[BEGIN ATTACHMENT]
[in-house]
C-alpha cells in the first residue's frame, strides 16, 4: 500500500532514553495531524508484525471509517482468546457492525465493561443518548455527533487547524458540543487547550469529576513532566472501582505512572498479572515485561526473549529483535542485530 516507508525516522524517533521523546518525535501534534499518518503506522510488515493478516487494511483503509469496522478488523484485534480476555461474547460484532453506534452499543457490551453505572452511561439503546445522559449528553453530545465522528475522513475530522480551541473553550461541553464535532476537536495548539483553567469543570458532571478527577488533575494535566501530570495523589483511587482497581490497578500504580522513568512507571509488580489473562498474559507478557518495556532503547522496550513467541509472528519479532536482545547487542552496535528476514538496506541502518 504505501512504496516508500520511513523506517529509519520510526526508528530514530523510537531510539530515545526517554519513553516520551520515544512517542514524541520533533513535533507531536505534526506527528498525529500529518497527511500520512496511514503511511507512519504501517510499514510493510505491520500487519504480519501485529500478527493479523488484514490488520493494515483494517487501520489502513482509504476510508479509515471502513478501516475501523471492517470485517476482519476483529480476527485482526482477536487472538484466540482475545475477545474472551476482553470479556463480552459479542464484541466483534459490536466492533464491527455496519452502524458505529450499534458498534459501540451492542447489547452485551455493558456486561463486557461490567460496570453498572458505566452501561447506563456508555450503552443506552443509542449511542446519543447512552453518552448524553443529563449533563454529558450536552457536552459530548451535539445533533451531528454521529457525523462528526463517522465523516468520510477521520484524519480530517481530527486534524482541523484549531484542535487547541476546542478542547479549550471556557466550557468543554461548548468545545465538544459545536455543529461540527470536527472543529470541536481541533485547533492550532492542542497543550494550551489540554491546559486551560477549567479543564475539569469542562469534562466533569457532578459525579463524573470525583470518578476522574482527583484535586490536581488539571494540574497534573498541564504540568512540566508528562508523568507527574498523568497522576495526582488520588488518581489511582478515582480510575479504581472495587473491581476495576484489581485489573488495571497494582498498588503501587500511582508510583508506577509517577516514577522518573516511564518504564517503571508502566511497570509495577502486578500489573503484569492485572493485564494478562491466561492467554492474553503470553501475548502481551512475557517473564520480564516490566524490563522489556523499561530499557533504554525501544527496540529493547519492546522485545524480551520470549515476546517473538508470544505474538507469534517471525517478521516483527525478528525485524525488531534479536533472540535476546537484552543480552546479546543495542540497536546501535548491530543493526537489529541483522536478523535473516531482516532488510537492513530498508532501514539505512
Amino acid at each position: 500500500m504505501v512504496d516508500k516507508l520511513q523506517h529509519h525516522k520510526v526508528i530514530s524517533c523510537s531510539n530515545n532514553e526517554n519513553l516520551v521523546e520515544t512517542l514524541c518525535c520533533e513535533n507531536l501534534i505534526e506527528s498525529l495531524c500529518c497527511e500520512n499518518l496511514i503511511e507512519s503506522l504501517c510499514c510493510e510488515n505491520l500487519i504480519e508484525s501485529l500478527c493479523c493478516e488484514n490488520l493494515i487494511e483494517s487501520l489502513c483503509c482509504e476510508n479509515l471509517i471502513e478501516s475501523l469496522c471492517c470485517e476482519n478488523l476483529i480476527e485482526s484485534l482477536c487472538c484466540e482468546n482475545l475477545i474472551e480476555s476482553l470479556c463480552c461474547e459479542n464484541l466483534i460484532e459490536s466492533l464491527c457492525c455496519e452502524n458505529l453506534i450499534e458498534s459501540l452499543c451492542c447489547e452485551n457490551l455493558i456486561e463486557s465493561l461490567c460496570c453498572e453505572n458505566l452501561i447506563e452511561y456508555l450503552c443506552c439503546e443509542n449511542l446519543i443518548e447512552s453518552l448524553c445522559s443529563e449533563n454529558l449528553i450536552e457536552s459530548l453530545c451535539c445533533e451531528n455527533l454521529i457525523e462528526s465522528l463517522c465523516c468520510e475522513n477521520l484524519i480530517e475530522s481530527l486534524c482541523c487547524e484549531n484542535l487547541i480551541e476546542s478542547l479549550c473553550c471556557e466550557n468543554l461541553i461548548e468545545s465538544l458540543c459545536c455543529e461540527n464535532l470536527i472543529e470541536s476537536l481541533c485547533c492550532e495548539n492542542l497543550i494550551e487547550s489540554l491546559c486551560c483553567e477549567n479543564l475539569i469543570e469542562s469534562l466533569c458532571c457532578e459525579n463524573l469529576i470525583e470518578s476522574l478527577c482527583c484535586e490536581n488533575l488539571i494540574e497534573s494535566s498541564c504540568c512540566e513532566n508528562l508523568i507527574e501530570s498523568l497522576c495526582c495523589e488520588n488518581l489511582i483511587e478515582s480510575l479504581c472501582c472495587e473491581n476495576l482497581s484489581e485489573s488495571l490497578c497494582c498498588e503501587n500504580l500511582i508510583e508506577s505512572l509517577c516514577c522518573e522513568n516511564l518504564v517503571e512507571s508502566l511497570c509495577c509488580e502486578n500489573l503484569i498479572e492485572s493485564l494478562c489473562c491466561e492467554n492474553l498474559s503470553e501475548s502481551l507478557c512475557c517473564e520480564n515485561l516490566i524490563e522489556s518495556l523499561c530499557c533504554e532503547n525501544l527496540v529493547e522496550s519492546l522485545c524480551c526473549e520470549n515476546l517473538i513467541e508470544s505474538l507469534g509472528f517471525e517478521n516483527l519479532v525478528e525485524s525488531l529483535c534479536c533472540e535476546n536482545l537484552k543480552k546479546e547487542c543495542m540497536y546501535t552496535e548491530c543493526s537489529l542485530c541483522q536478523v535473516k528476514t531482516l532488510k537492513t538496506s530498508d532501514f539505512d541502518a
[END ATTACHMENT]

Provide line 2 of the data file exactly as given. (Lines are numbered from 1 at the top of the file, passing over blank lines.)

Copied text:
C-alpha cells in the first residue's frame, strides 16, 4: 500500500532514553495531524508484525471509517482468546457492525465493561443518548455527533487547524458540543487547550469529576513532566472501582505512572498479572515485561526473549529483535542485530 516507508525516522524517533521523546518525535501534534499518518503506522510488515493478516487494511483503509469496522478488523484485534480476555461474547460484532453506534452499543457490551453505572452511561439503546445522559449528553453530545465522528475522513475530522480551541473553550461541553464535532476537536495548539483553567469543570458532571478527577488533575494535566501530570495523589483511587482497581490497578500504580522513568512507571509488580489473562498474559507478557518495556532503547522496550513467541509472528519479532536482545547487542552496535528476514538496506541502518 504505501512504496516508500520511513523506517529509519520510526526508528530514530523510537531510539530515545526517554519513553516520551520515544512517542514524541520533533513535533507531536505534526506527528498525529500529518497527511500520512496511514503511511507512519504501517510499514510493510505491520500487519504480519501485529500478527493479523488484514490488520493494515483494517487501520489502513482509504476510508479509515471502513478501516475501523471492517470485517476482519476483529480476527485482526482477536487472538484466540482475545475477545474472551476482553470479556463480552459479542464484541466483534459490536466492533464491527455496519452502524458505529450499534458498534459501540451492542447489547452485551455493558456486561463486557461490567460496570453498572458505566452501561447506563456508555450503552443506552443509542449511542446519543447512552453518552448524553443529563449533563454529558450536552457536552459530548451535539445533533451531528454521529457525523462528526463517522465523516468520510477521520484524519480530517481530527486534524482541523484549531484542535487547541476546542478542547479549550471556557466550557468543554461548548468545545465538544459545536455543529461540527470536527472543529470541536481541533485547533492550532492542542497543550494550551489540554491546559486551560477549567479543564475539569469542562469534562466533569457532578459525579463524573470525583470518578476522574482527583484535586490536581488539571494540574497534573498541564504540568512540566508528562508523568507527574498523568497522576495526582488520588488518581489511582478515582480510575479504581472495587473491581476495576484489581485489573488495571497494582498498588503501587500511582508510583508506577509517577516514577522518573516511564518504564517503571508502566511497570509495577502486578500489573503484569492485572493485564494478562491466561492467554492474553503470553501475548502481551512475557517473564520480564516490566524490563522489556523499561530499557533504554525501544527496540529493547519492546522485545524480551520470549515476546517473538508470544505474538507469534517471525517478521516483527525478528525485524525488531534479536533472540535476546537484552543480552546479546543495542540497536546501535548491530543493526537489529541483522536478523535473516531482516532488510537492513530498508532501514539505512